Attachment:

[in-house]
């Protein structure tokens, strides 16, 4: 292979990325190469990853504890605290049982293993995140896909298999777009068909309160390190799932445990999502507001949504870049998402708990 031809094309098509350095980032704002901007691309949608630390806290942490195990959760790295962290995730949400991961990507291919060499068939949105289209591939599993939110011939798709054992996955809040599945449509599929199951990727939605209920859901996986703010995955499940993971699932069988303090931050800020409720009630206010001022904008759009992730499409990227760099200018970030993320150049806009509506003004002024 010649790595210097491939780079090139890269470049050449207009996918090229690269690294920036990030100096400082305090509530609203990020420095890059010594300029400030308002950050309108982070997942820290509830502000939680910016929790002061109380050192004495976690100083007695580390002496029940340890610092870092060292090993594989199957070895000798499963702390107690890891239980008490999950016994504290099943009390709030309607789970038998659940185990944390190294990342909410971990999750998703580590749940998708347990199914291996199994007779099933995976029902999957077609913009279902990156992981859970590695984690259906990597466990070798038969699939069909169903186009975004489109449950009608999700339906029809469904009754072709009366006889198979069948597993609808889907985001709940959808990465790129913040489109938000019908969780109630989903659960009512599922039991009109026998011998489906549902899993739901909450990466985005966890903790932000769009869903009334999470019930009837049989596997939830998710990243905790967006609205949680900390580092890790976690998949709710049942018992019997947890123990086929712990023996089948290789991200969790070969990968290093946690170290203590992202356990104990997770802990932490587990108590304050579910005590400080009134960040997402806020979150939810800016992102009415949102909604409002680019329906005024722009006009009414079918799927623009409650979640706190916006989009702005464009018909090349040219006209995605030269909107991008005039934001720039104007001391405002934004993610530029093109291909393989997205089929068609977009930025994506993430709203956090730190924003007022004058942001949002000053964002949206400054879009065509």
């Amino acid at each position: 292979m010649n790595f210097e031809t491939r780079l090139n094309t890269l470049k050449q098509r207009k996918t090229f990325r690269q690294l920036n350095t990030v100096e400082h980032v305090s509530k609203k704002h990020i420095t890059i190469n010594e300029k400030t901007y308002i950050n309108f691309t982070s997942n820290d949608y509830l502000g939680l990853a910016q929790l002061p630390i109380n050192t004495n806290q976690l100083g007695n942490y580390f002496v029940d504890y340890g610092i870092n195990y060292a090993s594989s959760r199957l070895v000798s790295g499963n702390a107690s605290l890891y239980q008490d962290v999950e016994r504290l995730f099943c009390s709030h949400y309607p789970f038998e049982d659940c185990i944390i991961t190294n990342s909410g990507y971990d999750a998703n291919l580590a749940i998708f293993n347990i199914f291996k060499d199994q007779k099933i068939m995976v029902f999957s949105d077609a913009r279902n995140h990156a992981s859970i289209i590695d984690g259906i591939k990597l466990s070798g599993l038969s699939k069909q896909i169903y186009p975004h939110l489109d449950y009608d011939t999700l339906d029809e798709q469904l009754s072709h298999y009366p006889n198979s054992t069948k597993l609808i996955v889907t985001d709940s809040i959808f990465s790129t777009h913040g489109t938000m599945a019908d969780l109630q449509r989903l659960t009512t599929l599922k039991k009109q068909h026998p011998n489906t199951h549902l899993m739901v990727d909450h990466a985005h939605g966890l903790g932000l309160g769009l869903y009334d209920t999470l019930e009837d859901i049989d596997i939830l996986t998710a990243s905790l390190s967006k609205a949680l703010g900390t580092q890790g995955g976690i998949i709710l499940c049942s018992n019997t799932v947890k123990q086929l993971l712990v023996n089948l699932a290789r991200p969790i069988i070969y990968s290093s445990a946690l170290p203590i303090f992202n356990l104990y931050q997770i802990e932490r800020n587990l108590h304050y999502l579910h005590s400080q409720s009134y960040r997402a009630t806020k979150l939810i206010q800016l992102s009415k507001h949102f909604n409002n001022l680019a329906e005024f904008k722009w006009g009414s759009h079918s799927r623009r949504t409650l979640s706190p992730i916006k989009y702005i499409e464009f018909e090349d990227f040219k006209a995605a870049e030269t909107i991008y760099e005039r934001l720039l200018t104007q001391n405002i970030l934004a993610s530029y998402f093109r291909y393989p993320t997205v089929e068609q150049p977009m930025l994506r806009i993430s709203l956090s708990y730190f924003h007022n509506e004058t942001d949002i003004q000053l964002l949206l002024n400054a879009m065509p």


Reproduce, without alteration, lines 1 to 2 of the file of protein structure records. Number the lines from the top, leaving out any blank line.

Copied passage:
[in-house]
């Protein structure tokens, strides 16, 4: 292979990325190469990853504890605290049982293993995140896909298999777009068909309160390190799932445990999502507001949504870049998402708990 031809094309098509350095980032704002901007691309949608630390806290942490195990959760790295962290995730949400991961990507291919060499068939949105289209591939599993939110011939798709054992996955809040599945449509599929199951990727939605209920859901996986703010995955499940993971699932069988303090931050800020409720009630206010001022904008759009992730499409990227760099200018970030993320150049806009509506003004002024 010649790595210097491939780079090139890269470049050449207009996918090229690269690294920036990030100096400082305090509530609203990020420095890059010594300029400030308002950050309108982070997942820290509830502000939680910016929790002061109380050192004495976690100083007695580390002496029940340890610092870092060292090993594989199957070895000798499963702390107690890891239980008490999950016994504290099943009390709030309607789970038998659940185990944390190294990342909410971990999750998703580590749940998708347990199914291996199994007779099933995976029902999957077609913009279902990156992981859970590695984690259906990597466990070798038969699939069909169903186009975004489109449950009608999700339906029809469904009754072709009366006889198979069948597993609808889907985001709940959808990465790129913040489109938000019908969780109630989903659960009512599922039991009109026998011998489906549902899993739901909450990466985005966890903790932000769009869903009334999470019930009837049989596997939830998710990243905790967006609205949680900390580092890790976690998949709710049942018992019997947890123990086929712990023996089948290789991200969790070969990968290093946690170290203590992202356990104990997770802990932490587990108590304050579910005590400080009134960040997402806020979150939810800016992102009415949102909604409002680019329906005024722009006009009414079918799927623009409650979640706190916006989009702005464009018909090349040219006209995605030269909107991008005039934001720039104007001391405002934004993610530029093109291909393989997205089929068609977009930025994506993430709203956090730190924003007022004058942001949002000053964002949206400054879009065509």